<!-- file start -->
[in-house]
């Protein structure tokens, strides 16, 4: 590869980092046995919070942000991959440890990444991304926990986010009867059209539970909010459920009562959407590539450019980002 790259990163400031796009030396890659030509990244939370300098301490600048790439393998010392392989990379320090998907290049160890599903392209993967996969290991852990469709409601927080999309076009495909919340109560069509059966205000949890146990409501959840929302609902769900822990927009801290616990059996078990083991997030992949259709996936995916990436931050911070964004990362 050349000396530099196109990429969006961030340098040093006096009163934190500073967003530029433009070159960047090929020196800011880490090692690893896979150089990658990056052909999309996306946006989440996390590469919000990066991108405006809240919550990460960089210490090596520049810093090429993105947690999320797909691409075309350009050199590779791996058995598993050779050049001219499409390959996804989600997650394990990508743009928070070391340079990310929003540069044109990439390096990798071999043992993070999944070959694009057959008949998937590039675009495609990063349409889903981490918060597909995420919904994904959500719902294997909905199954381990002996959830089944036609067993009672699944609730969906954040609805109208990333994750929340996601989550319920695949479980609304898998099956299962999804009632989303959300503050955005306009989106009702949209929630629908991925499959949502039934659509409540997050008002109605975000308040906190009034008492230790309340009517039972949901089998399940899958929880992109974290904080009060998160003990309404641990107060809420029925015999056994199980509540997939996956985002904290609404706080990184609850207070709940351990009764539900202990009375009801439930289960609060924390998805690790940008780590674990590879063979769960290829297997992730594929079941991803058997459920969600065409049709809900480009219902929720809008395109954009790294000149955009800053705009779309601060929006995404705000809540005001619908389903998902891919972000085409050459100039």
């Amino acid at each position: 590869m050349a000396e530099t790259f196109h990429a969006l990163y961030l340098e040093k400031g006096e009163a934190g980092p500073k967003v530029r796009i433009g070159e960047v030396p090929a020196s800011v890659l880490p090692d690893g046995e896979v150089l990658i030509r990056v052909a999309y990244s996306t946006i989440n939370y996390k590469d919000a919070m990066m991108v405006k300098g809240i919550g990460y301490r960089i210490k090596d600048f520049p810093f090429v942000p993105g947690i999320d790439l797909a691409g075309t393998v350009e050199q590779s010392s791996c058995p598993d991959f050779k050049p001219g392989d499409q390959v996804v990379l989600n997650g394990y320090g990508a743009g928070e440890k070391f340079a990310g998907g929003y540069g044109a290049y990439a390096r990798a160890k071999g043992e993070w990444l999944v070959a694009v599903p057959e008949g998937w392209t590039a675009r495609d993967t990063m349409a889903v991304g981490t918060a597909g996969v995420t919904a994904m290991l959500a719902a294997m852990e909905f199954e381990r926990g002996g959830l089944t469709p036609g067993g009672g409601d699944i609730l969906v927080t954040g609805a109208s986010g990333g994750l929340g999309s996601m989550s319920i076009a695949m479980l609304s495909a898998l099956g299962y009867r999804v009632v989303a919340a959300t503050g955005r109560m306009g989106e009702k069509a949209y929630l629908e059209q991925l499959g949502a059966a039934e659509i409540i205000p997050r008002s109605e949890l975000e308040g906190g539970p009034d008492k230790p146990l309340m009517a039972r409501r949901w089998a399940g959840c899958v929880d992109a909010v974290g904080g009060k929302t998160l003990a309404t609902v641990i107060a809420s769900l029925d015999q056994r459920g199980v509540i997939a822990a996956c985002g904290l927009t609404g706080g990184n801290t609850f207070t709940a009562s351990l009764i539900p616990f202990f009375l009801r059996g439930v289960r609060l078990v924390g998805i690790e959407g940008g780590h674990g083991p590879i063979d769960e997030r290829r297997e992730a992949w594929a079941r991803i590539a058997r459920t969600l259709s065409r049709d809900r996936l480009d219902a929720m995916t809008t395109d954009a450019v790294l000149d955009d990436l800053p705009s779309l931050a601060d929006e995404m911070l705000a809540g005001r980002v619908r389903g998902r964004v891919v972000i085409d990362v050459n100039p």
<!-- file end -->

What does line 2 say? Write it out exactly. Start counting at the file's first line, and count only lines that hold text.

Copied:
């Protein structure tokens, strides 16, 4: 590869980092046995919070942000991959440890990444991304926990986010009867059209539970909010459920009562959407590539450019980002 790259990163400031796009030396890659030509990244939370300098301490600048790439393998010392392989990379320090998907290049160890599903392209993967996969290991852990469709409601927080999309076009495909919340109560069509059966205000949890146990409501959840929302609902769900822990927009801290616990059996078990083991997030992949259709996936995916990436931050911070964004990362 050349000396530099196109990429969006961030340098040093006096009163934190500073967003530029433009070159960047090929020196800011880490090692690893896979150089990658990056052909999309996306946006989440996390590469919000990066991108405006809240919550990460960089210490090596520049810093090429993105947690999320797909691409075309350009050199590779791996058995598993050779050049001219499409390959996804989600997650394990990508743009928070070391340079990310929003540069044109990439390096990798071999043992993070999944070959694009057959008949998937590039675009495609990063349409889903981490918060597909995420919904994904959500719902294997909905199954381990002996959830089944036609067993009672699944609730969906954040609805109208990333994750929340996601989550319920695949479980609304898998099956299962999804009632989303959300503050955005306009989106009702949209929630629908991925499959949502039934659509409540997050008002109605975000308040906190009034008492230790309340009517039972949901089998399940899958929880992109974290904080009060998160003990309404641990107060809420029925015999056994199980509540997939996956985002904290609404706080990184609850207070709940351990009764539900202990009375009801439930289960609060924390998805690790940008780590674990590879063979769960290829297997992730594929079941991803058997459920969600065409049709809900480009219902929720809008395109954009790294000149955009800053705009779309601060929006995404705000809540005001619908389903998902891919972000085409050459100039």